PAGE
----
Technical data:

· Status: On display

· Category: Military

· Length: 16,7 m

· Wingspan: 6,7 m

· Height: 4,1 m

· Max weight: 13171 kg

· Max speed: 2,2 mach (33.000 feet)

· Max height: 17700 m

· Range: 2200 km

· Engine: 1 J79-OEL-7 (produced under licence in Canada)

· Other details:
Armed: One 20 mm M61A1 Vulcan


Canadair CF-104 Starfighter

The Canadair CF-104 Starfighter is an American fighter aircraft produced under licence in Canada.

About the aircraft type
Lockheed’s XF-104 first flew on 7 February 1954. The YF-104A was the first plane in the world to fly faster than twice the speed of sound. More than 20 variants of the Starfighter were developed. The American Air Force had a small number of F-104s in its inventory, but in Europe the F-104G became the most important fighter in most NATO countries in the 1960s and 1970s.

Canada joined the F-104 programme when it was decided to equip eight Canadian squadrons in Europe with this aircraft type. The planes were manufactured in Canada and the aircraft factory Canadair Ltd obtained the contract. These aircraft were designated CF-104.

Starfighter in Norway
The aircraft carrier USS ‘CROATAN’ arrived in Bodø in August 1963 with 23 F-104Gs for 331 Squadron. These planes were produced by the Lockheed aircraft factory in the USA. The squadron obtained a further three aircraft in October the same year. These were produced by Canadair.

In 1972, the Royal Norwegian Air Force decided that 334 Squadron in Bodø should also convert to the Starfighter and 22 second-hand CF-104s were bought from Canada. The aircraft were equipped as fighter bombers for use against surface vessels. The first aircraft landed at Bodø in the summer of 1973 after they had been overhauled by Scottish Aviation Ltd.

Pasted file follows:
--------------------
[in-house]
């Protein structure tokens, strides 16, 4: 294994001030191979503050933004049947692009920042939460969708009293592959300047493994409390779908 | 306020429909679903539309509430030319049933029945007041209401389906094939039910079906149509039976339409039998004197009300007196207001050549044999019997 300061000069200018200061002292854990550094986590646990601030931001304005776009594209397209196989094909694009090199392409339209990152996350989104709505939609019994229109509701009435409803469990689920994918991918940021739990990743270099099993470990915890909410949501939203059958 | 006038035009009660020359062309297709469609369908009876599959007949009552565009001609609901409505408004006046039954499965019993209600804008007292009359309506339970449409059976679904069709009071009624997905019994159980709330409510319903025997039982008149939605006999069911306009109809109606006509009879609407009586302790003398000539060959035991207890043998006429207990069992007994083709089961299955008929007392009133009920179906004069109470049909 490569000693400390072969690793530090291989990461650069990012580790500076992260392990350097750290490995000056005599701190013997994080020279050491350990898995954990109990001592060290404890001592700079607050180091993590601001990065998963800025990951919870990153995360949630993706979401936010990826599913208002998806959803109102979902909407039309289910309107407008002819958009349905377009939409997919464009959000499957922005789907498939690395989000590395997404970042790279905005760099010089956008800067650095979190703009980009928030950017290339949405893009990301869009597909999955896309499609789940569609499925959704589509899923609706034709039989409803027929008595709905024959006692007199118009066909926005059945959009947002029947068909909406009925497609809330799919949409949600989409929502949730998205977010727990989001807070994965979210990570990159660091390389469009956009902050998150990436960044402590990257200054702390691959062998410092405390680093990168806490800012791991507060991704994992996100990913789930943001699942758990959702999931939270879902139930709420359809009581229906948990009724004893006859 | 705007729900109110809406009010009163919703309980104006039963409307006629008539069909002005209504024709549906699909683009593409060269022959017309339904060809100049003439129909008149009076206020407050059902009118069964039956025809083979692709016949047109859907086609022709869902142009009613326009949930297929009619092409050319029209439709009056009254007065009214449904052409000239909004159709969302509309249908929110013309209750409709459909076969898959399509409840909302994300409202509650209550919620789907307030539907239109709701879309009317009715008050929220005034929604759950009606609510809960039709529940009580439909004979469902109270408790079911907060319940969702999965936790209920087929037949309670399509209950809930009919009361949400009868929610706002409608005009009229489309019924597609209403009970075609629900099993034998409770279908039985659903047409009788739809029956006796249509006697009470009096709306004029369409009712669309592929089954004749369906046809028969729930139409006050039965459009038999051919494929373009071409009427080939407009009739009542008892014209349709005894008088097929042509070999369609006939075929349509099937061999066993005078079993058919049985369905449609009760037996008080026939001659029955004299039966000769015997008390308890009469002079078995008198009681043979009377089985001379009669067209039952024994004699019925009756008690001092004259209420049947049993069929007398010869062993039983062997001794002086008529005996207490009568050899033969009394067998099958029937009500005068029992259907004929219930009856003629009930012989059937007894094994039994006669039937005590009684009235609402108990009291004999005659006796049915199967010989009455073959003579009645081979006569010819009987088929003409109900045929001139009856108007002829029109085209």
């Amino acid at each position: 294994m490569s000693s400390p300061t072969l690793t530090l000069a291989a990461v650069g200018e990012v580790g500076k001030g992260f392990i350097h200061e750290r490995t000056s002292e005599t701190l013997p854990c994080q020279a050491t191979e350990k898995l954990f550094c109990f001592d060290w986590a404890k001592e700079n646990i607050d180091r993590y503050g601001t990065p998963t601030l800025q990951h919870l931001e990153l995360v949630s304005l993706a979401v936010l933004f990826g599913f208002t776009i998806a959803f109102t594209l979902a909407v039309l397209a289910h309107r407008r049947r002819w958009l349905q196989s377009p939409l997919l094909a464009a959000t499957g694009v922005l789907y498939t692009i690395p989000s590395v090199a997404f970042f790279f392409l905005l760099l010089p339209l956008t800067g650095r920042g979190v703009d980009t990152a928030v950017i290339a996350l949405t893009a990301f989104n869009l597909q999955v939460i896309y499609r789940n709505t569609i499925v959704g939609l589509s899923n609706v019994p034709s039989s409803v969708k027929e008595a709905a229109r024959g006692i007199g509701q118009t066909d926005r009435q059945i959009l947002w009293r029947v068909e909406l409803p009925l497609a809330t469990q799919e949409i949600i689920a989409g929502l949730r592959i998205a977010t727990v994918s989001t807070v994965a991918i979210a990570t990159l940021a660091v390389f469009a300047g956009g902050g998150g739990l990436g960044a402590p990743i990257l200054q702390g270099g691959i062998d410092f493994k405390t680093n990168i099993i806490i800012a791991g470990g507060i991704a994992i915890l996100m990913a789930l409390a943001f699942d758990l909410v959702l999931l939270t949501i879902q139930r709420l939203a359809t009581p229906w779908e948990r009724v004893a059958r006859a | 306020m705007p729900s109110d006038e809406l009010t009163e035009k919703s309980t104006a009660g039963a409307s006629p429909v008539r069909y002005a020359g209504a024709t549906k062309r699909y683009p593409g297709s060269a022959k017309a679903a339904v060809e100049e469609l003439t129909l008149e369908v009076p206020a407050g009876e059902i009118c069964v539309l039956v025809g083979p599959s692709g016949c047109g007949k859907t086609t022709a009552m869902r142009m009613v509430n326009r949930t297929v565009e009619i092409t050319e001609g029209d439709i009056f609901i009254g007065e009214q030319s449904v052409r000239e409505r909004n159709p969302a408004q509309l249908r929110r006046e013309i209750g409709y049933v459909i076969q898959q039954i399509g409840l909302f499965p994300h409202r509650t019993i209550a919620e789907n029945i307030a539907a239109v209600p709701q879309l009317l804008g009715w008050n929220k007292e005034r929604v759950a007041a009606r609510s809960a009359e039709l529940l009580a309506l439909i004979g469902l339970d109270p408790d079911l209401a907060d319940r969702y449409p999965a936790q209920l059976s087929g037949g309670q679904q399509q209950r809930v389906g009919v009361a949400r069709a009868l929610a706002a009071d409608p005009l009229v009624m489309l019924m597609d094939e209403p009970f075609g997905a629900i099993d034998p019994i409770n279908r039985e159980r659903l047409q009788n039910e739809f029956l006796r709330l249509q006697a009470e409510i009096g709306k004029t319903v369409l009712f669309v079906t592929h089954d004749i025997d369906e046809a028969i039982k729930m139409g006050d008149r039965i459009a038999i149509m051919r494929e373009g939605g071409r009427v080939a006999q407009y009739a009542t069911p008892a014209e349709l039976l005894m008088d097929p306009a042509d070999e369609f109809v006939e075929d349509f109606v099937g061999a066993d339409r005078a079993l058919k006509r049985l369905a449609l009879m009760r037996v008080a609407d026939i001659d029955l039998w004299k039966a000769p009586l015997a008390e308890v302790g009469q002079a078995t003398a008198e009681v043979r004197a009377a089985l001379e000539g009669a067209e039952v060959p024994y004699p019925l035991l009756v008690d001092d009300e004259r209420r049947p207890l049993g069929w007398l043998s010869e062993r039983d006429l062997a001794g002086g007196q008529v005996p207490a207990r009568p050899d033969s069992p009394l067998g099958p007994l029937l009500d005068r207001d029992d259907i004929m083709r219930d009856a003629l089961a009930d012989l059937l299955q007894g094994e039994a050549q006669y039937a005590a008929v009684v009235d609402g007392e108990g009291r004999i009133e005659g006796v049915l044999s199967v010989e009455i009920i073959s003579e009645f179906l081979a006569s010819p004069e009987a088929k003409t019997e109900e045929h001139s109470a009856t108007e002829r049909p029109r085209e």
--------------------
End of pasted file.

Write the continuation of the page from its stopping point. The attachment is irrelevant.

In January 1982, 334 Squadron began its conversion to the F-16 in earnest. The Starfighters were only flown for maintenance purposes, for mobilisation in emergency.

On 22 April 1983, Colonel Aamoth and General Schibbye took off for the last flight made by a Norwegian Starfighter. By then the (C)F-104 had been in service with the Royal Norwegian Air Force for 20 years and had flown more than 100,000 hours.

The Museum’s aircraft ‘801’
The Museum’s aircraft is a Canadair CF-104 serial number 104802 (formerly serial number 12801).

The aircraft arrived new from the factory in May 1962. It flew a total of 1,985.2 hours with the Royal Canadian Air Force before being sold to Norway and the Royal Norwegian Air Force in 1972.

It landed at Bodø in July 1973. After 9 years’ service and 1,435.65 flying hours with 334 Squadron, ‘801’ was taken out of service and handed over to the Norwegian Defence Museum. The log book then showed a total flying time of 3,357.7 hours.

On Tuesday 13 July 1982, Captain Rolf Noel sat in the cockpit when ‘801’ was flown to Gardermoen and delivered to the Norwegian Defence Museum.